Emma Payton said she tried everything to keep her 12-year-old son from getting campus probation in the Killeen Independent School District. But on March 25, school officials sent sixth-grader D’Andre Thomas to Gateway Middle School.
“My first reaction was that it’s a place that he doesn’t need to be. I was not happy at all,” Payton said. “I didn’t have any control over that decision. ... They’re setting these children up for failure.”
D’Andre, who suffers from attention deficit-hyperactivity disorder, was placed in Gateway after a series of accusations, including grabbing a student around the neck and choking him in the hallway, and causing constant disruptions in class, according to documents provided by his parents. While district officials and D’Andre’s parents came up with a plan to curb his behavioral issues, Payton said teachers and officials at Smith Middle School didn’t follow through.
Gateway is the Killeen district’s campus for the Disciplinary Alternative Education Program. Texas education law mandates districts create such programs for students who commit serious or repeated disciplinary infractions. Killeen’s DAEP programs are at Gateway High School, Gateway Middle School and Cavazos Elementary School. Those campuses have tighter security and more stringent rules for students, including metal detectors.
At Gateway, D’Andre, who didn’t have to go through a metal detector at Smith Middle School, said he feels like he’s “in prison.”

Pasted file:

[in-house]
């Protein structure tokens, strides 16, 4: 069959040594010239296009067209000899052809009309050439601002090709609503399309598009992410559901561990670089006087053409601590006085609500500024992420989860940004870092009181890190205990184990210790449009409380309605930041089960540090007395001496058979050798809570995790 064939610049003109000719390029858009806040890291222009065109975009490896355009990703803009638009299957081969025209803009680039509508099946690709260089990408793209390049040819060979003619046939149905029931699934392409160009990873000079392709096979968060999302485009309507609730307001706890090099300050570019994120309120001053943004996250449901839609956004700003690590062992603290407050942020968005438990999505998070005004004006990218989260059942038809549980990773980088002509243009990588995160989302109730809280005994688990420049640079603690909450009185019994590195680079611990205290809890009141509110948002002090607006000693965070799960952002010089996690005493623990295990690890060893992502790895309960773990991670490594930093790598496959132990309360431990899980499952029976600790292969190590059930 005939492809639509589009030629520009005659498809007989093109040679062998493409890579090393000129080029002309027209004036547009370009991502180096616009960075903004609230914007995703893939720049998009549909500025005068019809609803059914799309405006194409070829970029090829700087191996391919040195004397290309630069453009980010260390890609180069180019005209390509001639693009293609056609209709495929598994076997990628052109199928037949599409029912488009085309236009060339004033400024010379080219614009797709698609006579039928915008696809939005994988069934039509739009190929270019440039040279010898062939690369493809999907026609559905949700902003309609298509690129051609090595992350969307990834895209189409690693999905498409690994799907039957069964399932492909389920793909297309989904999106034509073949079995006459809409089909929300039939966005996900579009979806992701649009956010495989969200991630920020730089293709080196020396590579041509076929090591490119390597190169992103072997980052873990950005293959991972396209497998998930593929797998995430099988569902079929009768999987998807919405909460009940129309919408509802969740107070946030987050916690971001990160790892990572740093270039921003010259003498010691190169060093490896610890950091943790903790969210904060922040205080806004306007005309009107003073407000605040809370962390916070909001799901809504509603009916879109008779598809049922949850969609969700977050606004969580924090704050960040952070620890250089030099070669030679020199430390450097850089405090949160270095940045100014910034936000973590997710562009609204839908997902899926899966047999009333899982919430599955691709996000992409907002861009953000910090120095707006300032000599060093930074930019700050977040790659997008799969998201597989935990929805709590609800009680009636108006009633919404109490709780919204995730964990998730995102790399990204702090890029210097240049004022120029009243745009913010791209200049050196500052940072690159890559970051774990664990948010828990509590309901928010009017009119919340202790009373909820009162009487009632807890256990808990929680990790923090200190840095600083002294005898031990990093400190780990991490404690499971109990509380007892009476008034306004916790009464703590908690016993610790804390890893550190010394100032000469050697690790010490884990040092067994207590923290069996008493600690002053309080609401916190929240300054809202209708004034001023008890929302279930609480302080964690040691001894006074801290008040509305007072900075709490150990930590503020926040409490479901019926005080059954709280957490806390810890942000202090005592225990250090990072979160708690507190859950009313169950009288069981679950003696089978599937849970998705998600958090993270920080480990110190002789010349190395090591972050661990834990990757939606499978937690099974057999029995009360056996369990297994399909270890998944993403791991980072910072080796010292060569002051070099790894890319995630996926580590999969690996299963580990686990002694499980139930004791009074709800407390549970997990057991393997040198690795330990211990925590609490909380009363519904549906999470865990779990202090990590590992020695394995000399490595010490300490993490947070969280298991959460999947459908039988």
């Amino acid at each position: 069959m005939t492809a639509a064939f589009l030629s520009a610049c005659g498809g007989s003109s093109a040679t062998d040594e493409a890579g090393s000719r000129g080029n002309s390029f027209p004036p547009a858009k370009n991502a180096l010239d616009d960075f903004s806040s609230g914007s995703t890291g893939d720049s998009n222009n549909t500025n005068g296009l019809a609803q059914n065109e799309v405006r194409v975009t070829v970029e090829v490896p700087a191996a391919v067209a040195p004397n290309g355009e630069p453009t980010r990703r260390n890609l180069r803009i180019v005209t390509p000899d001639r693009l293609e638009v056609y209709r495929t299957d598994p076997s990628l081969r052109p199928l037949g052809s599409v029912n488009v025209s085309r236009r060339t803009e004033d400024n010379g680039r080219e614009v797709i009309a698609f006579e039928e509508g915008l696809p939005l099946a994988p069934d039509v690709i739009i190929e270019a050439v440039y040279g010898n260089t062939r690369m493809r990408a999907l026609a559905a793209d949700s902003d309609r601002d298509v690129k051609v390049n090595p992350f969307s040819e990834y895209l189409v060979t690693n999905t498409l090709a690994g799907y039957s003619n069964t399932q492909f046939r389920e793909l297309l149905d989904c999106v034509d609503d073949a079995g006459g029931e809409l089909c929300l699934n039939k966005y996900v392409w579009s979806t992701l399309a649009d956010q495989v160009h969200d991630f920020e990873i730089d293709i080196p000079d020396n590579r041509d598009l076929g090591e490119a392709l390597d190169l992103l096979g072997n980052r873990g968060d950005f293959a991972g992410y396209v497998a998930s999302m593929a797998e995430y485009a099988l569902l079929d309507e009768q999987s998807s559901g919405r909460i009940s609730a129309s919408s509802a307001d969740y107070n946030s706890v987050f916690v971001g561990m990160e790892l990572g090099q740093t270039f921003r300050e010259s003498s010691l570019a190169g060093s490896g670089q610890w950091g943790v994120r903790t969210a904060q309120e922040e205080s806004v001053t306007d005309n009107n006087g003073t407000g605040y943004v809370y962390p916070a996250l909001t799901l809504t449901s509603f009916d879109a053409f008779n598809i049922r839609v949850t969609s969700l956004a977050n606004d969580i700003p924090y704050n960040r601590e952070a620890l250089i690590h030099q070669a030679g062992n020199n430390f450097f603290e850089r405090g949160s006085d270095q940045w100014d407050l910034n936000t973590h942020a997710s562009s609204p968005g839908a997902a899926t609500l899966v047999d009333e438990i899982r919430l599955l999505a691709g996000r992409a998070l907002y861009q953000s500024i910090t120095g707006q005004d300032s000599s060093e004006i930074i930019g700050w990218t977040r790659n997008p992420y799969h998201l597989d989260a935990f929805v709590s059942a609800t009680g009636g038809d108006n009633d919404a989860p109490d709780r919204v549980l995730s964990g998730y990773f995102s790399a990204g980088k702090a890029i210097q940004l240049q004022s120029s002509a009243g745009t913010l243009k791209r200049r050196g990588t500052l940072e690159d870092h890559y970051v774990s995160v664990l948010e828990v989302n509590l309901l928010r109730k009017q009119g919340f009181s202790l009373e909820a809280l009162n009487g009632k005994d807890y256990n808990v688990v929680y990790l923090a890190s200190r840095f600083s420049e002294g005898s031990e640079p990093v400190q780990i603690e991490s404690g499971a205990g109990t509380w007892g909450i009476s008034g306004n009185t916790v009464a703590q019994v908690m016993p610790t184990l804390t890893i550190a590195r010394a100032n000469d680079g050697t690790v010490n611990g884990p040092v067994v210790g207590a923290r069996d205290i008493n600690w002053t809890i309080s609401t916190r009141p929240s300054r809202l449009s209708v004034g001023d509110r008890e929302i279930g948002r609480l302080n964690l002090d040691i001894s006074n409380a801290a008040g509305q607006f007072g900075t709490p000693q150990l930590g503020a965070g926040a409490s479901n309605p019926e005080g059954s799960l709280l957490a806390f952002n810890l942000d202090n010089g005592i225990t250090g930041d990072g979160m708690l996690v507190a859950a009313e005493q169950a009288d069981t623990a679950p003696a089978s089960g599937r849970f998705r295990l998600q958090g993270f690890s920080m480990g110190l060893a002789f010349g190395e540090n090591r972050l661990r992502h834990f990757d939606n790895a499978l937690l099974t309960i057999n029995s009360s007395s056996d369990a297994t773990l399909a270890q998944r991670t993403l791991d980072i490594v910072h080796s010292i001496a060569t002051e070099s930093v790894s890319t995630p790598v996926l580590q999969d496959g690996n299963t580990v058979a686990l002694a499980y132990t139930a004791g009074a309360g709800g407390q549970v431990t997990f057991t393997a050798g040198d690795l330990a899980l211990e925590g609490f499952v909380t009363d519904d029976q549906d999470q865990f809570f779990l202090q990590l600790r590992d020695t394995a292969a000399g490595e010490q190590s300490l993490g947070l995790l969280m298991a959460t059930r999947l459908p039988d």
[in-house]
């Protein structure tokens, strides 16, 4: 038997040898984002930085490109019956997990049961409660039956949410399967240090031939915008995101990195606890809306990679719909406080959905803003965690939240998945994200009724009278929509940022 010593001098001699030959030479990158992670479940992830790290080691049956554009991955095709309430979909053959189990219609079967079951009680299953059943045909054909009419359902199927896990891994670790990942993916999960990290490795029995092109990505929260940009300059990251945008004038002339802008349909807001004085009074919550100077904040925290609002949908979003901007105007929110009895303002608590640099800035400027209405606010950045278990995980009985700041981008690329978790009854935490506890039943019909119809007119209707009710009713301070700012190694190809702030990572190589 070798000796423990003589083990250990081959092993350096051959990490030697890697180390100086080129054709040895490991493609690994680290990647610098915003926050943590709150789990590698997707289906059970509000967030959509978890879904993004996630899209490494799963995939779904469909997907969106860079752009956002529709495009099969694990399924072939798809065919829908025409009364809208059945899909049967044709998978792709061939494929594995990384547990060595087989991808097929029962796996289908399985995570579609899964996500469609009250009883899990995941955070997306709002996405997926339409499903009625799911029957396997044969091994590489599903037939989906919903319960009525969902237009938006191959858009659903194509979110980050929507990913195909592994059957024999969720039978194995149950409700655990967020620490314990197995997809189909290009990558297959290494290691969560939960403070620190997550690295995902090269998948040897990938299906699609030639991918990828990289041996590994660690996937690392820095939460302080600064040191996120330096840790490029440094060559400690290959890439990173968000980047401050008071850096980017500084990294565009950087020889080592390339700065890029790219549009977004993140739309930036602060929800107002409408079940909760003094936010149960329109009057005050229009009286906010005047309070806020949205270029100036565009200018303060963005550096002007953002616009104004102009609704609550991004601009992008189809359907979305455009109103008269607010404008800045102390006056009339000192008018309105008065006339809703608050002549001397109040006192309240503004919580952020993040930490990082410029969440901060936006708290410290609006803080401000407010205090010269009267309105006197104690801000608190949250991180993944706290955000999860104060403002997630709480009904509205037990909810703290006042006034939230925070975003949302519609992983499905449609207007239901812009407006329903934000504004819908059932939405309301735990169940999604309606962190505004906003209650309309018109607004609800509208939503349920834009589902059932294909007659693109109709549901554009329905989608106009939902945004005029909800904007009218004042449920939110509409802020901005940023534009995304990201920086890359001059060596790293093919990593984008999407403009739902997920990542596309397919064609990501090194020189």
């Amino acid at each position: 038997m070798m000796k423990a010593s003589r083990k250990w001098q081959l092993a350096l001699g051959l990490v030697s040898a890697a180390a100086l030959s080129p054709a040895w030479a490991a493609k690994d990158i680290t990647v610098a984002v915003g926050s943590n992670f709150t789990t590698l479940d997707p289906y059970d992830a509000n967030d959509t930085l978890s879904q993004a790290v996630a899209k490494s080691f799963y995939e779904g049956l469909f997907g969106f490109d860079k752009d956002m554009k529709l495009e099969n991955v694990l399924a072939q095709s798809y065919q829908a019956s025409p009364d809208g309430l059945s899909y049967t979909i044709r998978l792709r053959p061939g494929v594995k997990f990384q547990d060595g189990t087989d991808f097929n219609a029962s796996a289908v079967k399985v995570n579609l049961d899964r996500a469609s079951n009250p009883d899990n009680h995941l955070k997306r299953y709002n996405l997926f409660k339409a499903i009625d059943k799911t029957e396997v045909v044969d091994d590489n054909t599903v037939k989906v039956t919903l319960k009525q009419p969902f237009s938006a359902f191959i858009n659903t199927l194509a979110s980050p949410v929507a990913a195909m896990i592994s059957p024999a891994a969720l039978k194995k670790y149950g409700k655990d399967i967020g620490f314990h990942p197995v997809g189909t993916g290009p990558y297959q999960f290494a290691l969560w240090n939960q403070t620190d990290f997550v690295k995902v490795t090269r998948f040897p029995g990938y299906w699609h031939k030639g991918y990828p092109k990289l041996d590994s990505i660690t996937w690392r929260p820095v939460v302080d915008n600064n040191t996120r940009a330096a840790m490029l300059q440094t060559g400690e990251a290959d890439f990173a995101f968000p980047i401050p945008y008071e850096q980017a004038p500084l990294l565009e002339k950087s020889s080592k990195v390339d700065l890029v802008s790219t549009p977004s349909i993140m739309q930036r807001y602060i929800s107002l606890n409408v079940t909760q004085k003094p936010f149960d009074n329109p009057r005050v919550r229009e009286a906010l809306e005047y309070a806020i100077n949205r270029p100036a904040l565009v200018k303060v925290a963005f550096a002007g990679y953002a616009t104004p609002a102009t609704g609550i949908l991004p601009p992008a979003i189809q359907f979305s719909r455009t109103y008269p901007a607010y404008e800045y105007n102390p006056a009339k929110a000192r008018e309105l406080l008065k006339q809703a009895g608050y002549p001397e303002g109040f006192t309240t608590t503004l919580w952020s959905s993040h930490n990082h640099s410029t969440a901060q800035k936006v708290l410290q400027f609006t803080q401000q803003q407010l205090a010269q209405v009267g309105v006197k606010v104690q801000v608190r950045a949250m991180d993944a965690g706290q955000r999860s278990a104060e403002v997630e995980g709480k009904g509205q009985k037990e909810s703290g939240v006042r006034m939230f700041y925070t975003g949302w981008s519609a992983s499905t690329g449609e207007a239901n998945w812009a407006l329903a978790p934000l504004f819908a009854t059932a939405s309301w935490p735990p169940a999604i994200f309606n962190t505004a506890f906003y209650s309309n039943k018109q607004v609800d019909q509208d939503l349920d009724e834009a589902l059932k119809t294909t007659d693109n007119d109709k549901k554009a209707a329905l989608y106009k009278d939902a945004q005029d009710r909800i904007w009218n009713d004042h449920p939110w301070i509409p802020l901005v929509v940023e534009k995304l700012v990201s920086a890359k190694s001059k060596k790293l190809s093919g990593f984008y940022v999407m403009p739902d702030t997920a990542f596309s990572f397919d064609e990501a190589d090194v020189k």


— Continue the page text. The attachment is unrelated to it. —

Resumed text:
According to district policy, students with a record like D’Andre’s are initially assigned a set number of days in the program. They successfully complete days by following Gateway’s rules and code of conduct. D’Andre was originally assigned to 30 days in Gateway Middle School in late March. He was still there last week.
Marking the days
According to D’Andre and his family, completing the days successfully is easier said than done.
Teachers are given a daily point sheet, where points are deducted for infractions such as “slouching down in seat” or dragging “feet across the floor” during class or “cracking knuckles.”
On his first day at the alternative school, points were deducted from D’Andre for a dress code violation because his faded black socks were considered gray and his black belt had a small logo on it, according to a copy of his records.
If any points are deducted from a student’s sheet, Payton said the day does not count toward the total number of “successful” days they must accomplish at the alternative school. As of Friday, despite 30 days at Gateway, D’Andre only completed 18 of the 30 “successful” days he needs to return to his old school.
“The rules put a lot of pressure (on me) because they’re being strict,” said D’Andre, adding he feels hopeless. “It makes me feel horrible because it makes me seem like they just want me to stay (at Gateway).”
Structured by design
The Killeen Independent School District does not comment on individual students, but did issue a statement on the DAEP program.